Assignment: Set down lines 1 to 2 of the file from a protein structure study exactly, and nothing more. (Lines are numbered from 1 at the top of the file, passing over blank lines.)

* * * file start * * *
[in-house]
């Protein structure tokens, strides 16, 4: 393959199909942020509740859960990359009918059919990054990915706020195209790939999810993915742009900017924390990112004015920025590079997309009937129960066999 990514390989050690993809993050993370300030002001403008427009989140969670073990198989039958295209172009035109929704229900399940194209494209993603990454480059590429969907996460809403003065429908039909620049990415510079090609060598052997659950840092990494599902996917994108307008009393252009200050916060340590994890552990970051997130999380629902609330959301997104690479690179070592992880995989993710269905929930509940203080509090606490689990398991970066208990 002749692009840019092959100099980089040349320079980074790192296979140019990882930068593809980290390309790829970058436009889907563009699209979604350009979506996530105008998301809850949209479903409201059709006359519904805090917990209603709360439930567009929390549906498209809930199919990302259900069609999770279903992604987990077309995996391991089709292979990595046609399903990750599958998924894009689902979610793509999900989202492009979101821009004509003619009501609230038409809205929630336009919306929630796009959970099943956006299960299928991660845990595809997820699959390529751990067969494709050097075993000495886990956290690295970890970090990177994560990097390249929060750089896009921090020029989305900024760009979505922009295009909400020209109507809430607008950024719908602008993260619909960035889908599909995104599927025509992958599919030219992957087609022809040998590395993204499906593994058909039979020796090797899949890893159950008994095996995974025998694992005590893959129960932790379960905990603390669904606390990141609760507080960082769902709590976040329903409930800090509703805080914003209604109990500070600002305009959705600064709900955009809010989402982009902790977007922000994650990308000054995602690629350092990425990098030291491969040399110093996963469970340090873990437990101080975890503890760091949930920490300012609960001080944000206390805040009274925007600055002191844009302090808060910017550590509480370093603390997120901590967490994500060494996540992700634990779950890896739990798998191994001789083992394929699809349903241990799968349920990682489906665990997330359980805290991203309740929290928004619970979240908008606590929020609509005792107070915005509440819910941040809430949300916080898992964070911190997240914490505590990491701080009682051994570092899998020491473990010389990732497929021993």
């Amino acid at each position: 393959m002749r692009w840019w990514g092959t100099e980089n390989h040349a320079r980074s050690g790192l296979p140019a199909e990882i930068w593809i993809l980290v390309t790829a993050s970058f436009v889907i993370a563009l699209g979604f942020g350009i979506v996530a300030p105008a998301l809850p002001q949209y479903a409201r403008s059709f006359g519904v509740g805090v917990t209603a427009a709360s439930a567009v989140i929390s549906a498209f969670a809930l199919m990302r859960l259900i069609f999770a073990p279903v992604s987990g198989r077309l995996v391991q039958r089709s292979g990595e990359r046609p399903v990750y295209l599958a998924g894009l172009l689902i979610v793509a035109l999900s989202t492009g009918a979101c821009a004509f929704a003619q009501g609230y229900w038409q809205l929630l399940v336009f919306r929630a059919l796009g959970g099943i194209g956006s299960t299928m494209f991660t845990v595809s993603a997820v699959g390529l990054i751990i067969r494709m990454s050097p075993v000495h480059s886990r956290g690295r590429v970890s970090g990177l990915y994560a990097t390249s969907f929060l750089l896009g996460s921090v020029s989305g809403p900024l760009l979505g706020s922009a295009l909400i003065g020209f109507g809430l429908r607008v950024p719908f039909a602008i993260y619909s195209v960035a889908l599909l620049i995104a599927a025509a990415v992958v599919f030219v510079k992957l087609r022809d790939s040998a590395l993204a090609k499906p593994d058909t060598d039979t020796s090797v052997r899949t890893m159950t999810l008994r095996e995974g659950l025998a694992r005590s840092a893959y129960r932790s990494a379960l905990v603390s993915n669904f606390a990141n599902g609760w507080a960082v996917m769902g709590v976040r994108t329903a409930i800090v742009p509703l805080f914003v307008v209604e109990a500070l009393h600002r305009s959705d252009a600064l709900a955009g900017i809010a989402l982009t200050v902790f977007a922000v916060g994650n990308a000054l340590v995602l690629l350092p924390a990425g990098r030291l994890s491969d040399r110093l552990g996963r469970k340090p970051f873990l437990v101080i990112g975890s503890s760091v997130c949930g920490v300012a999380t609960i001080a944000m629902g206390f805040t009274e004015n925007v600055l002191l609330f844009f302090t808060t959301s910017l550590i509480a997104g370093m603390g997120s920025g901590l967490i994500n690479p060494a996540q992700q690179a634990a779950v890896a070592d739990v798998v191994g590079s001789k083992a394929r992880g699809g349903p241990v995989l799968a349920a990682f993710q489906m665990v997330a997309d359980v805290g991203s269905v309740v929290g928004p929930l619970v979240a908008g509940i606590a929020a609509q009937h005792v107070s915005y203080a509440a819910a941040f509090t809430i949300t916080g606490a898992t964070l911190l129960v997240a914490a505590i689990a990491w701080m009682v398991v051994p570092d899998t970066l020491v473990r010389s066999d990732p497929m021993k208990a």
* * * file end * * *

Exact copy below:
[in-house]
């Protein structure tokens, strides 16, 4: 393959199909942020509740859960990359009918059919990054990915706020195209790939999810993915742009900017924390990112004015920025590079997309009937129960066999 990514390989050690993809993050993370300030002001403008427009989140969670073990198989039958295209172009035109929704229900399940194209494209993603990454480059590429969907996460809403003065429908039909620049990415510079090609060598052997659950840092990494599902996917994108307008009393252009200050916060340590994890552990970051997130999380629902609330959301997104690479690179070592992880995989993710269905929930509940203080509090606490689990398991970066208990 002749692009840019092959100099980089040349320079980074790192296979140019990882930068593809980290390309790829970058436009889907563009699209979604350009979506996530105008998301809850949209479903409201059709006359519904805090917990209603709360439930567009929390549906498209809930199919990302259900069609999770279903992604987990077309995996391991089709292979990595046609399903990750599958998924894009689902979610793509999900989202492009979101821009004509003619009501609230038409809205929630336009919306929630796009959970099943956006299960299928991660845990595809997820699959390529751990067969494709050097075993000495886990956290690295970890970090990177994560990097390249929060750089896009921090020029989305900024760009979505922009295009909400020209109507809430607008950024719908602008993260619909960035889908599909995104599927025509992958599919030219992957087609022809040998590395993204499906593994058909039979020796090797899949890893159950008994095996995974025998694992005590893959129960932790379960905990603390669904606390990141609760507080960082769902709590976040329903409930800090509703805080914003209604109990500070600002305009959705600064709900955009809010989402982009902790977007922000994650990308000054995602690629350092990425990098030291491969040399110093996963469970340090873990437990101080975890503890760091949930920490300012609960001080944000206390805040009274925007600055002191844009302090808060910017550590509480370093603390997120901590967490994500060494996540992700634990779950890896739990798998191994001789083992394929699809349903241990799968349920990682489906665990997330359980805290991203309740929290928004619970979240908008606590929020609509005792107070915005509440819910941040809430949300916080898992964070911190997240914490505590990491701080009682051994570092899998020491473990010389990732497929021993």